The basic evidence for the discovery came from the work of the Collaborative Research Centre "Fluids and Volatiles in Subduction Zones (SFB 574). For more than ten years the project has been extensively exploring volcanoes of Central America. "Among others pieces of evidence, we have observations of ash layers in the seabed and have reconstructed the history of volcanic eruptions for the past 460,000 years," says GEOMAR volcanologist Dr Steffen Kutterolf, who has been with SFB 574 since its founding. Particular patterns started to appear. "There were periods when we found significantly more large eruptions than in others" says Kutterolf, the lead author of the Geology article.After comparing these patterns with the climate history, there was an amazing match. The periods of high volcanic activity followed fast, global temperature increases and associated rapid ice melting.
To expand the scope of the discoveries, Dr Kutterolf and his colleagues studied other cores from the entire Pacific region. These cores had been collected as part of the International Integrated Ocean Drilling Program (IODP) and its predecessor programmes. They record more than a million years of Earth's history. "In fact, we found the same pattern from these cores as in Central America" says geophysicist Dr Marion Jegen from GEOMAR, who also participated in the recent study. Together with colleagues at Harvard University, the geologists and geophysicists searched for a possible explanation. They found it with the help of geological computer models. "In times of global warming, the glaciers are melting on the continents relatively quickly. At the same time the sea level rises. The weight on the continents decreases, while the weight on the oceanic tectonic plates increases. Thus, the stress changes within in the Earth to open more routes for ascending magma" says Dr Jegen.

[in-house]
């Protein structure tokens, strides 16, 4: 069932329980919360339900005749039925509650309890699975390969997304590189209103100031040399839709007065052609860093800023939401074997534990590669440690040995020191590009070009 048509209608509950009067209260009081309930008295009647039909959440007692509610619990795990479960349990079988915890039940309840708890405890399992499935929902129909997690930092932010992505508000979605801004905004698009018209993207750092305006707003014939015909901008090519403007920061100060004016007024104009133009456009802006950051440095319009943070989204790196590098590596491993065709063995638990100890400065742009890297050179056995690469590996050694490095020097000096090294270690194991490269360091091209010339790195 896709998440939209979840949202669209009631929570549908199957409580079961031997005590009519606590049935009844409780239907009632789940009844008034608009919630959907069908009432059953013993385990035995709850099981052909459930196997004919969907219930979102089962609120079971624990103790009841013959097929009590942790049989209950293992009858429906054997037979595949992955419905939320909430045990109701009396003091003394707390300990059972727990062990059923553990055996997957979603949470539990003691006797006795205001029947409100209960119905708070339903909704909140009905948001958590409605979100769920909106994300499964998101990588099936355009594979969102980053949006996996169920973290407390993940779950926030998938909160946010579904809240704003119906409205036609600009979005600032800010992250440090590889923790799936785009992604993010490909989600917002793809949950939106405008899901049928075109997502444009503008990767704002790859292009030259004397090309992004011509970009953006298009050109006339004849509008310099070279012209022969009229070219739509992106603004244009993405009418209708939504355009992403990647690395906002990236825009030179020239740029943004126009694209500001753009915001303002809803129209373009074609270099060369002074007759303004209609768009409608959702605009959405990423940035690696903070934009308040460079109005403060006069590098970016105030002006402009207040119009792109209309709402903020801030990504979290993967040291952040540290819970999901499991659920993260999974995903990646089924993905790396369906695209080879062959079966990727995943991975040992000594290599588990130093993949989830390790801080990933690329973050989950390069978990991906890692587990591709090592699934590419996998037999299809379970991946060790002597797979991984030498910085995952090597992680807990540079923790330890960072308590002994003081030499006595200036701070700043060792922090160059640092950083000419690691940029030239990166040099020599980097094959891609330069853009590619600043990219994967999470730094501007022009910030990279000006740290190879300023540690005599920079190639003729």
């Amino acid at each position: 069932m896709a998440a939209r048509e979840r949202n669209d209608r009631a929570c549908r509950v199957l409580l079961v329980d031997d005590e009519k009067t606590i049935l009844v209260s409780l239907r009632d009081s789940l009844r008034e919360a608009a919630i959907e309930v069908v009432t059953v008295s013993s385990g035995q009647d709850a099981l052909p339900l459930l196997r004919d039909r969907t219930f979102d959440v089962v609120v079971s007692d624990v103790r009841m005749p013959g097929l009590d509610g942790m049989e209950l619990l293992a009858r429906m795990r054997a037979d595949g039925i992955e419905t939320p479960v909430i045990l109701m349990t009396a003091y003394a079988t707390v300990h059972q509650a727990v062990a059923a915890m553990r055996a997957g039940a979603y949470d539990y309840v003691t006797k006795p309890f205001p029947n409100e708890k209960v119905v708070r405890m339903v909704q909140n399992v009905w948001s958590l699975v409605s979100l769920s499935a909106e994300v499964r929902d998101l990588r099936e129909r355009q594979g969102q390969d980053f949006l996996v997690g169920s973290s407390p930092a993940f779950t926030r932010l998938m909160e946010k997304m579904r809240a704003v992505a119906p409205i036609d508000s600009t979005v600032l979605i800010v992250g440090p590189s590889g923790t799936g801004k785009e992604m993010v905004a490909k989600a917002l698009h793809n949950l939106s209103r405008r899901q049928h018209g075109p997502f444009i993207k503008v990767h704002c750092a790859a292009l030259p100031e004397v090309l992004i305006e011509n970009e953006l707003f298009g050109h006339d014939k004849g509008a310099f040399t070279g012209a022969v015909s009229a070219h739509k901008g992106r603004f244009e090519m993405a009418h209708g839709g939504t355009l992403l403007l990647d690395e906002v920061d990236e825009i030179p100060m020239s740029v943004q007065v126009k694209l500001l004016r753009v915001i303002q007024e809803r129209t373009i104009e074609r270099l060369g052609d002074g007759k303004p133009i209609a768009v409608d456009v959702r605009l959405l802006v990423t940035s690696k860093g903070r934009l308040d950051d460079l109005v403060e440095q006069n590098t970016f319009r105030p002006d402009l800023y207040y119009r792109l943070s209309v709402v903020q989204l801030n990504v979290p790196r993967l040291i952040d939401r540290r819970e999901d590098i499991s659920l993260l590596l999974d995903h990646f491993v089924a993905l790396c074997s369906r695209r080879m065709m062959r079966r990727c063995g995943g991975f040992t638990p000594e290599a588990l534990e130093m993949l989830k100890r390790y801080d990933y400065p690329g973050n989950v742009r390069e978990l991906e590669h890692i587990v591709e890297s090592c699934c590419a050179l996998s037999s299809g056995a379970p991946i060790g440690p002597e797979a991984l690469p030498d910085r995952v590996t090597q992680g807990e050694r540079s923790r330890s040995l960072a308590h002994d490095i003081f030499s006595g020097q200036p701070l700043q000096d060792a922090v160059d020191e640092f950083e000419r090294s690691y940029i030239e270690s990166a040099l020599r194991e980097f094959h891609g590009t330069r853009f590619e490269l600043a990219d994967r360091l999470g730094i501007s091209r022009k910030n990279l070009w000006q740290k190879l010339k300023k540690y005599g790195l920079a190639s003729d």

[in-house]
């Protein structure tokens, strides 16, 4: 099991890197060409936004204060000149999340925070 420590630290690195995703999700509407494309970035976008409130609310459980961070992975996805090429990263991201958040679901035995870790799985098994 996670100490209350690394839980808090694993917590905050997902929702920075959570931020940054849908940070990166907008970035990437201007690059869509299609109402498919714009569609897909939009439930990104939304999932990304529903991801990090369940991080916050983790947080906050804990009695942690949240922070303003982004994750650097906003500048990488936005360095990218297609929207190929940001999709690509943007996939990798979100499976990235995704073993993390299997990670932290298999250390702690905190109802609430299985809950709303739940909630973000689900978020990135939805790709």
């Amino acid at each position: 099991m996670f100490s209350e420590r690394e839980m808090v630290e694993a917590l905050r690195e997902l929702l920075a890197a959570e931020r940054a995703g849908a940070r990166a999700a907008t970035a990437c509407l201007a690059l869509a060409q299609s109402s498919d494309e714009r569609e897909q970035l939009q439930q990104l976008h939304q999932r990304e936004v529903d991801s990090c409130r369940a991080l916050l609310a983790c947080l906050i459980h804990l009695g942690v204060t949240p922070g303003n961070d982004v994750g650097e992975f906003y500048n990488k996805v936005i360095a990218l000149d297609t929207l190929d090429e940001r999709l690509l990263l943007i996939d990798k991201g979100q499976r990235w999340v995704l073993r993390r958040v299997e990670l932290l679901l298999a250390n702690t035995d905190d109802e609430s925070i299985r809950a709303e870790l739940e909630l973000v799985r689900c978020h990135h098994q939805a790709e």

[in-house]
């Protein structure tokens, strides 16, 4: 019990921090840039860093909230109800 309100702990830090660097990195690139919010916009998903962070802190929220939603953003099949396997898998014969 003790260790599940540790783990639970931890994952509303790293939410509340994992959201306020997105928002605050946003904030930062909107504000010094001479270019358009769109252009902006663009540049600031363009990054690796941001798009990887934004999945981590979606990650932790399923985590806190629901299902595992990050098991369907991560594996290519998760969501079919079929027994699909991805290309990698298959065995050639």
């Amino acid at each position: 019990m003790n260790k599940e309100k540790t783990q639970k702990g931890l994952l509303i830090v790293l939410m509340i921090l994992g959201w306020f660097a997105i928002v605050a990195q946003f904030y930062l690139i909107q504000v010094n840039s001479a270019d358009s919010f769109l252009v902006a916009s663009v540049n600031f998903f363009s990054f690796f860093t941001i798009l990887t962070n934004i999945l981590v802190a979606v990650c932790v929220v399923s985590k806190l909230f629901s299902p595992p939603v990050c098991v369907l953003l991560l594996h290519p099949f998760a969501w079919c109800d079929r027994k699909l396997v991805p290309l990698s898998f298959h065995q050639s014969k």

The rate of global cooling at the end of the warm phases is much slower, so there are less dramatic stress changes during these times. "If you follow the natural climate cycles, we are currently at the end of a really warm phase. Therefore, things are volcanically quieter now. The impact from human-made warming is still unclear based on our current understanding" says Dr Kutterolf. The next step is to investigate shorter-term historical variations to better understand implications for the present day.
A rigorous detection of Milankovitch periodicities in volcanic output across the Pleistocene-Holocene ice age has remained elusive. We report on a spectral analysis of a large number of well-preserved ash plume deposits recorded in marine sediments along the Pacific Ring of Fire. Our analysis yields a statistically significant detection of a spectral peak at the obliquity period. We propose that this variability in volcanic activity results from crustal stress changes associated with ice age mass redistribution. In particular, increased volcanism lags behind the highest rate of increasing eustatic sea level (decreasing global ice volume) by 4.0 ± 3.6 k.y. and correlates with numerical predictions of stress changes at volcanically active sites. These results support the presence of a causal link between variations in ice age climate, continental stress field, and volcanism.
Over the past twenty years of United Nations (UN) talks about climate change, little progress has been made in coordinating national efforts to cut the growth of carbon dioxide emissions. In a Commentary on http://www.nature.com/nclimate/journ...imate1783.html Glen Peters and colleagues show that humankind will probably face a rise in temperature of between 4–6 °C by the end of this century if significant mitigation actions do not happen now. They have contributed an estimate of the 2012 global CO2 emissions pathways to the Global Carbon Budget (Carbon Budget) — a report produced by the Global Carbon Project, an international cooperation of scientists working to support policymakers in slowing down the rate at which greenhouse-gas concentrations are increasing in the atmosphere.